“Studying abroad changed my life.”
This quote may be one of the most stereotypical expressions of students who come home after studying abroad, yet it is impossible to deny that studying abroad changes a person’s life.
I intentionally planned this semester abroad. All the details of my life (which so far had been a “typical” undergraduate student’s path) were paused. Delaying my graduation date. Delaying my job’s start date. Moving back into my childhood bedroom. Constantly working over the summer before I left the States.
I even intentionally planned how studying abroad would change me. I considered what different foods I wanted to try, what new places I wanted to tour, and which nontraditional classes I wanted to take. I ~knew~ that studying abroad would change my life.
It undeniably changes daily living; there are many obvious ways that travelling to a new place can change someone. Perspective. It can change someone’s perspective, as a different culture becomes dominant and one may find that they are a minority for the first time in their life. Opinion. It can change someone’s opinions, as biases are disrupted when they see for themselves how realistic a certain place or demographic really is. Skills. It can change their hard and soft skills, as one must adapt to a new work and living environment, dealing with culture shock in the face of lifestyle decisions. Behaviors. Habits seem to be more easily created in a new environment. Ingrained behaviors can change, such as eating, shopping, cleaning, and more.
All of these changes happen to every abroad student to some degree. But as my time in Florence comes to a close shortly, I realize that the most valuable lessons didn’t come from snapping photos and being a tourist and attending class.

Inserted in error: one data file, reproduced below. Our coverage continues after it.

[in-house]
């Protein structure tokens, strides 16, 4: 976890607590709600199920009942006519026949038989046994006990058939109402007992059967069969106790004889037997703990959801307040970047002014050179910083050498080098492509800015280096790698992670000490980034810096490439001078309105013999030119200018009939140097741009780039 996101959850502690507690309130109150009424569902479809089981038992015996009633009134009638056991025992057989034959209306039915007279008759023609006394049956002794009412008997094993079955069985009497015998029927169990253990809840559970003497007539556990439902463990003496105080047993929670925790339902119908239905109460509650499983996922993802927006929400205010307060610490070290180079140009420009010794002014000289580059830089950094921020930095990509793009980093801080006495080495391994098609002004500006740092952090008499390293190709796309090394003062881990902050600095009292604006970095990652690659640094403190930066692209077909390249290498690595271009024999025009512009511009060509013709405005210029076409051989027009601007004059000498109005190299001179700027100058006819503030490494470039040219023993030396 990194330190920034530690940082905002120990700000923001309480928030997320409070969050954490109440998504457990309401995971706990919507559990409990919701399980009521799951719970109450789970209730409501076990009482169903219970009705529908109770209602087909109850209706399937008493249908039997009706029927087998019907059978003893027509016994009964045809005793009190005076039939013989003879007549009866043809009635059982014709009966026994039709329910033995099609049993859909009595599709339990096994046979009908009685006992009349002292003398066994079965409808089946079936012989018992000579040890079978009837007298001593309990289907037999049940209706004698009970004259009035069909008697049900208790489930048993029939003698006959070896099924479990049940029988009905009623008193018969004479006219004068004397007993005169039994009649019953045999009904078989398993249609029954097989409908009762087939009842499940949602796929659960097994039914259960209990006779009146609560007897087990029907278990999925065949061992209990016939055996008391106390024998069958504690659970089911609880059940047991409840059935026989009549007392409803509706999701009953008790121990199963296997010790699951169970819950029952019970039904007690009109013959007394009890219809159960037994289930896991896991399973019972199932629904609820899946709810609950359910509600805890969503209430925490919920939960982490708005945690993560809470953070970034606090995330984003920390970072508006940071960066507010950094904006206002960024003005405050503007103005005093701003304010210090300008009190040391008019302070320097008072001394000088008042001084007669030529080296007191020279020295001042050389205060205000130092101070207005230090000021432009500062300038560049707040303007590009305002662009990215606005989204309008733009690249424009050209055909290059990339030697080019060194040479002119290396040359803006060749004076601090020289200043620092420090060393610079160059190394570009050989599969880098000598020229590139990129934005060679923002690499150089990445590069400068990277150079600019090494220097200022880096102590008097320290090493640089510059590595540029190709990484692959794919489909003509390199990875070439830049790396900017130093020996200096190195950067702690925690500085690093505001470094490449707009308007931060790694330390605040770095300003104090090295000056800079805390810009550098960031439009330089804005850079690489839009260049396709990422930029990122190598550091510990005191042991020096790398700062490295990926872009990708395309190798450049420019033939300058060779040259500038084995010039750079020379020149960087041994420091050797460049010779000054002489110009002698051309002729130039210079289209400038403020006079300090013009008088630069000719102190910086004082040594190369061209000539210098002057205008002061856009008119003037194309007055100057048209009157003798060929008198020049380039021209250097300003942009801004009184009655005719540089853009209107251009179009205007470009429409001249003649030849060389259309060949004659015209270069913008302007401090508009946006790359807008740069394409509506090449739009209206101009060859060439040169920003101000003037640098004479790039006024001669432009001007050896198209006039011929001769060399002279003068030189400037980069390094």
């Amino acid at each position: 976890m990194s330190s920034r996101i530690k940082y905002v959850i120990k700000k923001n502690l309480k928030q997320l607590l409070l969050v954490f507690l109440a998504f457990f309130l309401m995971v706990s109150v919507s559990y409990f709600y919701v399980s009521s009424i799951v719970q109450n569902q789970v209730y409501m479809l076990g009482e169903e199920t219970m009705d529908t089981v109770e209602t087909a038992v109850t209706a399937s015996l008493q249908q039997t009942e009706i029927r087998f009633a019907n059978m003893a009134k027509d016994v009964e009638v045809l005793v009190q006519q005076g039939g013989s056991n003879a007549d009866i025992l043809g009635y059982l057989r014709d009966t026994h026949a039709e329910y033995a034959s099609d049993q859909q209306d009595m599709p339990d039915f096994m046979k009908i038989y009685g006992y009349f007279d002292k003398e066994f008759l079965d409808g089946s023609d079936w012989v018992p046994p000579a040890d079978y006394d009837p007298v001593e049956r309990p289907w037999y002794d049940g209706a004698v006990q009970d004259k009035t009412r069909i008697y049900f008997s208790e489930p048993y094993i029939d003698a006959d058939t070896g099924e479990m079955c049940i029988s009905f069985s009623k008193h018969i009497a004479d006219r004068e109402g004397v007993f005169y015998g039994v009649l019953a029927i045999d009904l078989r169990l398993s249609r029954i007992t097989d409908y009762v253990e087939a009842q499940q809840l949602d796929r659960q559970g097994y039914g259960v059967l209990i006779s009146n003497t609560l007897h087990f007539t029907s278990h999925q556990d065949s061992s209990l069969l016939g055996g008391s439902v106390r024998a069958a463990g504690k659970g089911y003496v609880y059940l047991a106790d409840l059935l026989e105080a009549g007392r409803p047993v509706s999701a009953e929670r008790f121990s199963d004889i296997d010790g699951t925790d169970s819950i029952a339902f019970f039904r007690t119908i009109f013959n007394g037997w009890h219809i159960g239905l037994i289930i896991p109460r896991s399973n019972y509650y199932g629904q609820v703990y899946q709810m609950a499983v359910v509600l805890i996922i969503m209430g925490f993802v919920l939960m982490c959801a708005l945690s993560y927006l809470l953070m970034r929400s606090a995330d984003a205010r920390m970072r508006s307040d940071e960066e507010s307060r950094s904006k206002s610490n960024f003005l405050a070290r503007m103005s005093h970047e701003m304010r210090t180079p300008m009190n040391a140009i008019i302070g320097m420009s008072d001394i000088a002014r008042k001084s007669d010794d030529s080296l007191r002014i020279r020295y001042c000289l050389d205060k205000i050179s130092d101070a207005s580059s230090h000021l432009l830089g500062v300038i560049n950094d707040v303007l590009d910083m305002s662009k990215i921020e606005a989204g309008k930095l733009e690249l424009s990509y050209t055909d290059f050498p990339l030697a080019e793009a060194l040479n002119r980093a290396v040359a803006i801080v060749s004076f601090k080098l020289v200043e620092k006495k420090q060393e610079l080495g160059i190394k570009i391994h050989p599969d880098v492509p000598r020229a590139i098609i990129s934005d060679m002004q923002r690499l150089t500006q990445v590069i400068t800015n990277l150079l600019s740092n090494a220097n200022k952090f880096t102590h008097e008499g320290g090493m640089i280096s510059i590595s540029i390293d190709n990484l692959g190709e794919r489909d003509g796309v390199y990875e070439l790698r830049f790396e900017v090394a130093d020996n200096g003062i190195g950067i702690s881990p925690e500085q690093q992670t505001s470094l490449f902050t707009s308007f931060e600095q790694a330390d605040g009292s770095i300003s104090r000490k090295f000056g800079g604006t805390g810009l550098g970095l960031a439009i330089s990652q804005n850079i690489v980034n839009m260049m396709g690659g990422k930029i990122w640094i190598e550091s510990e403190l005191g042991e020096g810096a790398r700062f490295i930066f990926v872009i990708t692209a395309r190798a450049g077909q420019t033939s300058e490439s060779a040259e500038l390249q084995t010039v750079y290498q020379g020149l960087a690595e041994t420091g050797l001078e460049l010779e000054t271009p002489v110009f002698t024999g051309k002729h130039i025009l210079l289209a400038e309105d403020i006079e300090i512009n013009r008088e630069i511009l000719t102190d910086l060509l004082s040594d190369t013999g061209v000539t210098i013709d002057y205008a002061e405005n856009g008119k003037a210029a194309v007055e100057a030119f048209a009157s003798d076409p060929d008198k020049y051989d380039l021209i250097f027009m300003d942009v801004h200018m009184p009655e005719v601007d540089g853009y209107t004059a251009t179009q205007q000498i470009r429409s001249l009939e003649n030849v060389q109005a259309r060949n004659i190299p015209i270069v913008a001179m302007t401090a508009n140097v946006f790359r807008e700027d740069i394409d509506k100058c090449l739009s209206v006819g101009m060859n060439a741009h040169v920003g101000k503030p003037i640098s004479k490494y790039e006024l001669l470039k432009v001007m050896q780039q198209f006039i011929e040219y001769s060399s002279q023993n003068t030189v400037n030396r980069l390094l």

They came from sitting back and observing other people. It is about learning their perspectives, opinions, skills, and behaviors. What do all of these observations lead to? A change in action. A change in identity.
Taking action based on what I have observed has changed everything from my thought patterns to how I define my identity. And by “taking action,” I do not mean to portray the hustle culture of America.
I mean the act of taking a walk – and noticing every detail of the sky.
The act of spontaneously visiting a local business for a treat – and closing my eyes to consider the flavor.
Smiling at a stranger – and perhaps saying hello.
Attending class – and engaging with every curiosity that arrives in my head.
All these behaviors are acts that I can take back with me to America, where I realize that I had become accustomed to monotonous daily life. But living in a foreign country and being able to repeat all my “boring” acts of existence has taught me gratitude and human connection (Especially in a country prioritizing slow living such as Italy).
Take it moment by moment. Inhale and exhale. The present is all we have. Life goes on regardless, so we ought to enjoy it!